And there's only very limited solutions for either of these issues atm... In our case, forcing it to bundle per-page instead of per-component (in a really hacky way: https://github.com/nuxt/nuxt/issues/145 ... 1837436340) got us from 400+ JS files to... 16.
Still more than we'd like, but yeah. My guess is they have PTSD from early JS days where a single 8MB app.js file was also a bit stupid of an approach. But I wonder what is the point of all these dynamic import specs if they never get used in practice... sigh...

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Re: garmoth.com has very long load times

Unread post by Moonchild » 2024-04-25, 23:49

Off-topic:
tristan9 wrote:
2024-04-25, 23:27
But I wonder what is the point of all these dynamic import specs if they never get used in practice... sigh...
Half of the js specs out there at the moment (and I'm being very generous here) are either change for the sake of change, adding sugar for developers who will never use it because they don't touch raw JS, or to promote browsers who were the first to implement them (you know of whom I speak).
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Re: garmoth.com has very long load times

Unread post by tristan9 » 2024-04-26, 00:12

Off-topic:
Moonchild wrote:
2024-04-25, 23:49
Half of the js specs out there at the moment (and I'm being very generous here) are either change for the sake of change, adding sugar for developers who will never use it because they don't touch raw JS, or to promote browsers who were the first to implement them (you know of whom I speak).
The spec changes being at times frivolous don't irk me so much. You see them as first pain point as a browser author, which is understandable, but what I don't use doesn't really affect me so /eh in a way (though I sympathize).
But what I don't get is that these complex extra specs to enable fancier content loading (again, thinking of async dynamic imports as poster-child of "god why" here), which can be used in clever ways since it's client-side initiated with all info needed on what agent it is and what it wants as layout etc, just seem to go unused.
For example, we have a few PWA-specific components on our site. Like a fixed-bottom-of-screen nav bar, and a few pages with a layout to account better for the lack of browser tabs etc. How the hell are we in a state where this gets preloaded for all agents with all this technology is what puzzles me.
Our choice is degrading the end-user experience by making the site heavier (and it is already many times heavier than we'd like), or cutting back on features widely used. (the whole ServiceWorker thing, that PWAs essentially require, is also one of the most unthinkably awful and developer-unfriendly spec designs that I've ever seen in programming as a whole, but that's an off-topic of an off-topic)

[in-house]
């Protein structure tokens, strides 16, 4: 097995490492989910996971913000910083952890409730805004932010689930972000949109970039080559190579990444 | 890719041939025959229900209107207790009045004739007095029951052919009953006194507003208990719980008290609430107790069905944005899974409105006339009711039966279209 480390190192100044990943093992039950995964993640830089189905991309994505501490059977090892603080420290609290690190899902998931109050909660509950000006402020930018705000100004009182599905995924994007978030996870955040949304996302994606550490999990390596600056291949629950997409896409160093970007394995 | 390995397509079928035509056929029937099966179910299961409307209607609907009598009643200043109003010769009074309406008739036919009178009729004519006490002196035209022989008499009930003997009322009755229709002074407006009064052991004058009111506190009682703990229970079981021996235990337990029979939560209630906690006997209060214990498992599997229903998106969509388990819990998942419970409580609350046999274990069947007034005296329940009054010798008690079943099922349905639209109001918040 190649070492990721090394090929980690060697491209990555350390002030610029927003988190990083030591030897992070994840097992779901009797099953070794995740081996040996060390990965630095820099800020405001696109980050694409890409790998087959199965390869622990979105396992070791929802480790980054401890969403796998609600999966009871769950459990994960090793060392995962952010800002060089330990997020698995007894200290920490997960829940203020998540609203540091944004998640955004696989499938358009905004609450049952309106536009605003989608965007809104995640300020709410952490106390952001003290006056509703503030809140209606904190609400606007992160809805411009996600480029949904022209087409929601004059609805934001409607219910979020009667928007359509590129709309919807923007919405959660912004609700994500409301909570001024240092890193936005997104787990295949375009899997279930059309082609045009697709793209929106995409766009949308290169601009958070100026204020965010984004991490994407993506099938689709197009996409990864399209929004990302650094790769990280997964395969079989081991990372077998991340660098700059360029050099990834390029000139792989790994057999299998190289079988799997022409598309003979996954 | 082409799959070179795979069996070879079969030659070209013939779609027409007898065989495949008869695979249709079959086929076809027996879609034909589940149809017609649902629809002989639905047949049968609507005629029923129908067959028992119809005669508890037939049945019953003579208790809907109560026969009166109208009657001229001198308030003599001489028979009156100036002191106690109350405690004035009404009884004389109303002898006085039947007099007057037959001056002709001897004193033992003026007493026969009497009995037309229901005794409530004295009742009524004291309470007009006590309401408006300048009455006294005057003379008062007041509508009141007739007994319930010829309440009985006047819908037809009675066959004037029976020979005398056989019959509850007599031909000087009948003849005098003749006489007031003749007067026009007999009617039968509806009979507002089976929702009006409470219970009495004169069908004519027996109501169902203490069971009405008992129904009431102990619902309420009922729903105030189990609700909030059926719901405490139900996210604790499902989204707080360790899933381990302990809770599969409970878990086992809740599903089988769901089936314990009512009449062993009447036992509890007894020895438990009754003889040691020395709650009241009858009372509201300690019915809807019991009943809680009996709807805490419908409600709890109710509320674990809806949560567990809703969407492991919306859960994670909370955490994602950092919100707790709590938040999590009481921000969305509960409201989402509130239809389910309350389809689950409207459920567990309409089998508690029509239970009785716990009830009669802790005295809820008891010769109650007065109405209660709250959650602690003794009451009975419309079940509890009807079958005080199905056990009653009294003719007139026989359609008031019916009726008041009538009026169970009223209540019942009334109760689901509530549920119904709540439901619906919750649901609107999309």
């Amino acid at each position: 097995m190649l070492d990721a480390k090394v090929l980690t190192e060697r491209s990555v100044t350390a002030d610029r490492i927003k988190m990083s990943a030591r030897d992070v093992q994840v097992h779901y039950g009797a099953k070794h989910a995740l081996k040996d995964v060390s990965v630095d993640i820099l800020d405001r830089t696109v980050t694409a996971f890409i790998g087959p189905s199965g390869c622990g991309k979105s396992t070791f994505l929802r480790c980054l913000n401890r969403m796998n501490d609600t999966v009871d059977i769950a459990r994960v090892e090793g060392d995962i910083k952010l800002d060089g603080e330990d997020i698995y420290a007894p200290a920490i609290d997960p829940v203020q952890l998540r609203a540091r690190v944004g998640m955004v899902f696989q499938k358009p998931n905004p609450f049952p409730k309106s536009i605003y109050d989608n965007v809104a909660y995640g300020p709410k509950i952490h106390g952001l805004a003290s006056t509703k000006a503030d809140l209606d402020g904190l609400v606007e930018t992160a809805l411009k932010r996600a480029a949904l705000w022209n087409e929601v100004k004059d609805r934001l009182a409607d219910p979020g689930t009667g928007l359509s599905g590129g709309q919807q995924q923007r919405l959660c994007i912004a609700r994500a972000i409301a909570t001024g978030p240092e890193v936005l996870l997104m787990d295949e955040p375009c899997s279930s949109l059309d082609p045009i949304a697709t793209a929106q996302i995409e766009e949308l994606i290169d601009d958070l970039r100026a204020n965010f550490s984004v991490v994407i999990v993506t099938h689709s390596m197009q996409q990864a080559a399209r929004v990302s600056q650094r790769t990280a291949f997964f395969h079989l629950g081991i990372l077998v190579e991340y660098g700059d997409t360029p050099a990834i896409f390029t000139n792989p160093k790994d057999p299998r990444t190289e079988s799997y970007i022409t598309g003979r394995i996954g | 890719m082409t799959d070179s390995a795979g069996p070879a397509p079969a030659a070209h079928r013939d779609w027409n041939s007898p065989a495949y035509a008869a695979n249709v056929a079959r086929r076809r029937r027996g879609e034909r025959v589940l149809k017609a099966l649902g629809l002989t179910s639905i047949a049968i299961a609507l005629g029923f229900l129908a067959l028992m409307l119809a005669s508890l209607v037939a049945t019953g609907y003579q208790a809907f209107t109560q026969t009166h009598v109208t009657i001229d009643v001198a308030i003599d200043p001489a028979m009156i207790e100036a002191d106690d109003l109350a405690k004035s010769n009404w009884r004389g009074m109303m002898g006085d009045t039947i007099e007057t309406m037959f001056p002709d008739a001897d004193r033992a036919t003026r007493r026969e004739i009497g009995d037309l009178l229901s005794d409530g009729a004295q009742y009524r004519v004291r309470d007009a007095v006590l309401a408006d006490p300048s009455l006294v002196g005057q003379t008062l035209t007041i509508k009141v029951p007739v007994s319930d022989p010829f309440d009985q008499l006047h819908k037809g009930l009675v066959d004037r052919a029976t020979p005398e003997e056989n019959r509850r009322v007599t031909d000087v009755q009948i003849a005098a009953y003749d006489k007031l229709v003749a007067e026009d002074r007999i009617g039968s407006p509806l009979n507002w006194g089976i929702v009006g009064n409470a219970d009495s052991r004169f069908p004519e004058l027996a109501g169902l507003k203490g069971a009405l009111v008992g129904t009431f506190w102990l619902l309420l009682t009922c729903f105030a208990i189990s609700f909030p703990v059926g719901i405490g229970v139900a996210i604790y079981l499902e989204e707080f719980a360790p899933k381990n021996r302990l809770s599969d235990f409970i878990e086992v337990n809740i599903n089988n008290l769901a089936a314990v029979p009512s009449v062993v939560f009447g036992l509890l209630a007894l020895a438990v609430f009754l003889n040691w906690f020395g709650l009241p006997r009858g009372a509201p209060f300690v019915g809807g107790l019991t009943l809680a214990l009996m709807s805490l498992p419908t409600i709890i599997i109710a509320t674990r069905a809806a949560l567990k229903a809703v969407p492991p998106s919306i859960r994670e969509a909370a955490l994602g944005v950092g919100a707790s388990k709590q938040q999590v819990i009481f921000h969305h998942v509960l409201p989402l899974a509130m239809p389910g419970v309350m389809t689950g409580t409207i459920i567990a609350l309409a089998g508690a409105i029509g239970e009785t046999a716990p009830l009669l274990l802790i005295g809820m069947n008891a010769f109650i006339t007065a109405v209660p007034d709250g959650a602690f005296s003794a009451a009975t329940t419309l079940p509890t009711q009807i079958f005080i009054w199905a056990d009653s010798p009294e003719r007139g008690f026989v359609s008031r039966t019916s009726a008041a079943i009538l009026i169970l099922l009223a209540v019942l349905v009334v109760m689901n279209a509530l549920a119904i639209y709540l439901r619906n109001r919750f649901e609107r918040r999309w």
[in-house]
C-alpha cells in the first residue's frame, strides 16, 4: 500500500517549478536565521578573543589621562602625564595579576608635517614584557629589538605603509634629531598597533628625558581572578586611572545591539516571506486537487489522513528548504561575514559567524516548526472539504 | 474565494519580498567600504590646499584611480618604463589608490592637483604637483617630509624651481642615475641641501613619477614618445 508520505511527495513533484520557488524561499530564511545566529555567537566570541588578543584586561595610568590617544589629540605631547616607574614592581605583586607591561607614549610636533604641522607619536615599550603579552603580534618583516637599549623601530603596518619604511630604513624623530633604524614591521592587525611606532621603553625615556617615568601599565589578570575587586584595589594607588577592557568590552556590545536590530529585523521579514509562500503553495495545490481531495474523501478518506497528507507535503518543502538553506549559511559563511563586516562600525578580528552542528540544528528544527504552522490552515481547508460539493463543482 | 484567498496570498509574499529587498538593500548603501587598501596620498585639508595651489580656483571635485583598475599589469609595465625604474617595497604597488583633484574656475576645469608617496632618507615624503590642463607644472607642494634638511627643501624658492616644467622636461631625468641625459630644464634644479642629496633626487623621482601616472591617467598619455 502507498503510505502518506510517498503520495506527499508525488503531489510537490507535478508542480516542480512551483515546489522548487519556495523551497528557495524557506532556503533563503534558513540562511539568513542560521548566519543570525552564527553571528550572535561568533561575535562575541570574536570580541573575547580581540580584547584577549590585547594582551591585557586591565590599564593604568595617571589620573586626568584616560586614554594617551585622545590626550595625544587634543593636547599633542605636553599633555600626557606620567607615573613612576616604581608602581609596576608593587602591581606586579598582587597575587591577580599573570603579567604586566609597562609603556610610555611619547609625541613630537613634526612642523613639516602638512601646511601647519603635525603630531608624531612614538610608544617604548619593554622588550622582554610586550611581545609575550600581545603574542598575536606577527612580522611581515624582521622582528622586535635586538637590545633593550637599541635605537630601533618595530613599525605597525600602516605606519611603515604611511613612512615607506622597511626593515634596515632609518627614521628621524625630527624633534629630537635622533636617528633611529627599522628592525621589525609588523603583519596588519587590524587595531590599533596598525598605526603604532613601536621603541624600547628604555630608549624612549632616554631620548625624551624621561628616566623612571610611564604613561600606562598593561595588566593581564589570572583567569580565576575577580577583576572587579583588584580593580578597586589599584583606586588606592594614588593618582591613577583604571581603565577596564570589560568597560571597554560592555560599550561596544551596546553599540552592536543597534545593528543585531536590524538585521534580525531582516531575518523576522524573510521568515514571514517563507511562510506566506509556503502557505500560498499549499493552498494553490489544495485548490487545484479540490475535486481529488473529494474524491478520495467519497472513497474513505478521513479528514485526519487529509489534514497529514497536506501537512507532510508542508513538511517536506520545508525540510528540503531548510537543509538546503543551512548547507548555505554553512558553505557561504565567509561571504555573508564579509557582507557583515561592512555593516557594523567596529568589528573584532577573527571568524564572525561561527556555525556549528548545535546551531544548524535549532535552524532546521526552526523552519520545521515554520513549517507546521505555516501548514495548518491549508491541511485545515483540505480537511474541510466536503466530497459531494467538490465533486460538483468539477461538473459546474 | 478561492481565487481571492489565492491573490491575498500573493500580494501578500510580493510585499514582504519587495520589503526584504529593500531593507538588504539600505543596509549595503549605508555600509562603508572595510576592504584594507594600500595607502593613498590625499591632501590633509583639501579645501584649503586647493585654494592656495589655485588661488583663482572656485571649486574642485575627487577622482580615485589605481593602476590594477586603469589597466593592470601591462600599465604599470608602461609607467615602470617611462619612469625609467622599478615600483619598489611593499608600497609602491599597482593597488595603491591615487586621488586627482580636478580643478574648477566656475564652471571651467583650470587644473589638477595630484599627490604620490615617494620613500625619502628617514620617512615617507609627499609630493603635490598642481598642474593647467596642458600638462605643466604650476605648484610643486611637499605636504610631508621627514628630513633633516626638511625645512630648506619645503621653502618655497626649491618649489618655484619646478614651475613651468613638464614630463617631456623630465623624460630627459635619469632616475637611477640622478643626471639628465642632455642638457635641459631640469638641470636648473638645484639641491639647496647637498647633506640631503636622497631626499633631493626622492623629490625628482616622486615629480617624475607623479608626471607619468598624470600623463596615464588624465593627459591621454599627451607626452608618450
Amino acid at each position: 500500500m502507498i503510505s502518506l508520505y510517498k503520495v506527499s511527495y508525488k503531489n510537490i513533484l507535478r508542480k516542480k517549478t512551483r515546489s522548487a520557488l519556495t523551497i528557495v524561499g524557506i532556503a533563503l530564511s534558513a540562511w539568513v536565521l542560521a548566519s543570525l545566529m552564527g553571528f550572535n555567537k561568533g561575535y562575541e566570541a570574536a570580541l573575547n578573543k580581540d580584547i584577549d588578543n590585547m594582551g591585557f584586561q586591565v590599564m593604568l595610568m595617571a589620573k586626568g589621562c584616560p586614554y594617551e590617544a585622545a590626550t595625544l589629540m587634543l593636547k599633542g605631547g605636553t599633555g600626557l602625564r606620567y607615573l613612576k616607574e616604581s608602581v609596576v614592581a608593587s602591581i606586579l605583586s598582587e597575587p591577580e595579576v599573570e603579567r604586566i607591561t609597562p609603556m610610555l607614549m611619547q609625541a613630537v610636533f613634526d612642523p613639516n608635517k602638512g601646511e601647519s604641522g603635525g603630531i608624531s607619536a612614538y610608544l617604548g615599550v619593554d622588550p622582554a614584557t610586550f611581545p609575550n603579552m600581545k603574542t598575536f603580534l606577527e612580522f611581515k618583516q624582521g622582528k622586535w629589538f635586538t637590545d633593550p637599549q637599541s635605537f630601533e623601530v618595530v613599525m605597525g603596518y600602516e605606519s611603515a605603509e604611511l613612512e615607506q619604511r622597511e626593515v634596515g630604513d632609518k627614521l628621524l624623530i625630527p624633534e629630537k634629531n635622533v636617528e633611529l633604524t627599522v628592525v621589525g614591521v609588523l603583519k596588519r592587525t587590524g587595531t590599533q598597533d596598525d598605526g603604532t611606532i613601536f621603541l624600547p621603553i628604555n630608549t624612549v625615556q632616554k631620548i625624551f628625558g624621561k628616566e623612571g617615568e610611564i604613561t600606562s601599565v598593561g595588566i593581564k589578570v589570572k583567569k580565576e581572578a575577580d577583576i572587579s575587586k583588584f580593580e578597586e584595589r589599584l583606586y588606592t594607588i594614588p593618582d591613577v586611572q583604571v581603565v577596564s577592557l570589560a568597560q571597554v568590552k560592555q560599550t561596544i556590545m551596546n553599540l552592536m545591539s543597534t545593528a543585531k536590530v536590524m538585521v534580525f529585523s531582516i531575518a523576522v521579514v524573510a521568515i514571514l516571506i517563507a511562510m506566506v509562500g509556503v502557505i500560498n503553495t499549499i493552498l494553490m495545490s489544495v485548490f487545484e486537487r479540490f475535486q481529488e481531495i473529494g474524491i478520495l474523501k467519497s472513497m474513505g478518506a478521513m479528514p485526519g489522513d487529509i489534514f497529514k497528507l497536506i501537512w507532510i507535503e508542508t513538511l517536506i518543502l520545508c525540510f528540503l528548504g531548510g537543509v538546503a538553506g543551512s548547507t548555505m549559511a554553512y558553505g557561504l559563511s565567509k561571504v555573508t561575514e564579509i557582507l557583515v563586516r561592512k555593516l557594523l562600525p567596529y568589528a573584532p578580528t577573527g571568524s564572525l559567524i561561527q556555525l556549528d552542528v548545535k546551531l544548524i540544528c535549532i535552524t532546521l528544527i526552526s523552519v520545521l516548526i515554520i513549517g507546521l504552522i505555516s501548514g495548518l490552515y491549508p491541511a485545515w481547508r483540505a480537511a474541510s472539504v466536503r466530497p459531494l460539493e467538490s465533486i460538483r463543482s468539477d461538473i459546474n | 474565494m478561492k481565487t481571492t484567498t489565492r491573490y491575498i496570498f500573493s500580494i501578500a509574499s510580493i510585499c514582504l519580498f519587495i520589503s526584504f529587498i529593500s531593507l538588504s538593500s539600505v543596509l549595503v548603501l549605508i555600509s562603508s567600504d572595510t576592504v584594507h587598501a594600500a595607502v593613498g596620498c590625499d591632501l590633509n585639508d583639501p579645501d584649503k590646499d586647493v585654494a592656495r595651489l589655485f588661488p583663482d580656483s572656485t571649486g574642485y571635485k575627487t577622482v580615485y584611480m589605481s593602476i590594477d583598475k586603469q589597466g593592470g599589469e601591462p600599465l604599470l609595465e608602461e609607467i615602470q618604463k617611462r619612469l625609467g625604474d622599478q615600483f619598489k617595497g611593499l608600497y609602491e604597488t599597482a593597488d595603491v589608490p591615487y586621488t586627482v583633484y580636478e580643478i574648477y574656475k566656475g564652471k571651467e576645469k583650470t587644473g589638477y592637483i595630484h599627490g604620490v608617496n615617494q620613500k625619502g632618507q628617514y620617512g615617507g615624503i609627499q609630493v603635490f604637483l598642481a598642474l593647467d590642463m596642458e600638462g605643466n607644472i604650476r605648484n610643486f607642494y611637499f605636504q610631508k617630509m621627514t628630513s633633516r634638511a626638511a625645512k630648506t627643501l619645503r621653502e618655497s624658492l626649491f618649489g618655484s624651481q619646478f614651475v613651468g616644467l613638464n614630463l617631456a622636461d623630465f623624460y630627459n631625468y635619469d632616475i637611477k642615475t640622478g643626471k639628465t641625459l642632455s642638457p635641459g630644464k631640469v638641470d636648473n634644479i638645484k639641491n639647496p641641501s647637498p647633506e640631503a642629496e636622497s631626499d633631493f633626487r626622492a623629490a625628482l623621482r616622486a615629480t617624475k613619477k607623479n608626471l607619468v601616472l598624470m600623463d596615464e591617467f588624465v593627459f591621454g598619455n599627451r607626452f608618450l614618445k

I'm sure if I were to sink months of full-time work on our frontend alone, I could figure it all out but this is realistically never happening. Yet that's supposed to be what these widely-used frameworks figure out for you. And to be fair they do a lot of figuring out, but man... Sigh...

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Re: garmoth.com has very long load times

Unread post by Moonchild » 2024-04-26, 09:37

Off-topic:
tristan9 wrote:
2024-04-26, 00:12
Yet that's supposed to be what these widely-used frameworks figure out for you. And to be fair they do a lot of figuring out, but man... Sigh...
It's been the problem with framework developers. Frameworks providing abstraction layers is awesome, but if you then in the framework stop being broadly compatible, it immediately impacts many, many sites using the framework. And the icing on that particular cake is that (as I hinted at already) the "new" spec stuff is never touched by anyone directly, and it is very often just a matter of deciding to "build for a specific level of ecmascript" (literally one line of configuration) to determine what it spits out and how compatible it is. And often the consideration there tends to be "oh it shaves a few kb off of our 10 MB script blob" and not much else. You could do just about anything you want with ES5 as a target, even if it'd be less efficient. But more realistically, frameworks could target a very complete set of specs like ES2017 or so and be fully compatible with everything under the sun right now with no real drawbacks. But the arbitrary choice is made to not be.

Framework devs seem to be particularly stricken by the "must use new shinies" attitude, while that is literally the last thing they should be doing since their frameworks are used by many sites in many environments with many different clients. I've complained about this before, several times. But they do what they do.
"Sometimes, the best way to get what you want is to be a good person." -- Louis Rossmann
"Seek wisdom, not knowledge. Knowledge is of the past; wisdom is of the future." -- Native American proverb
"Linux makes everything difficult." -- Lyceus Anubite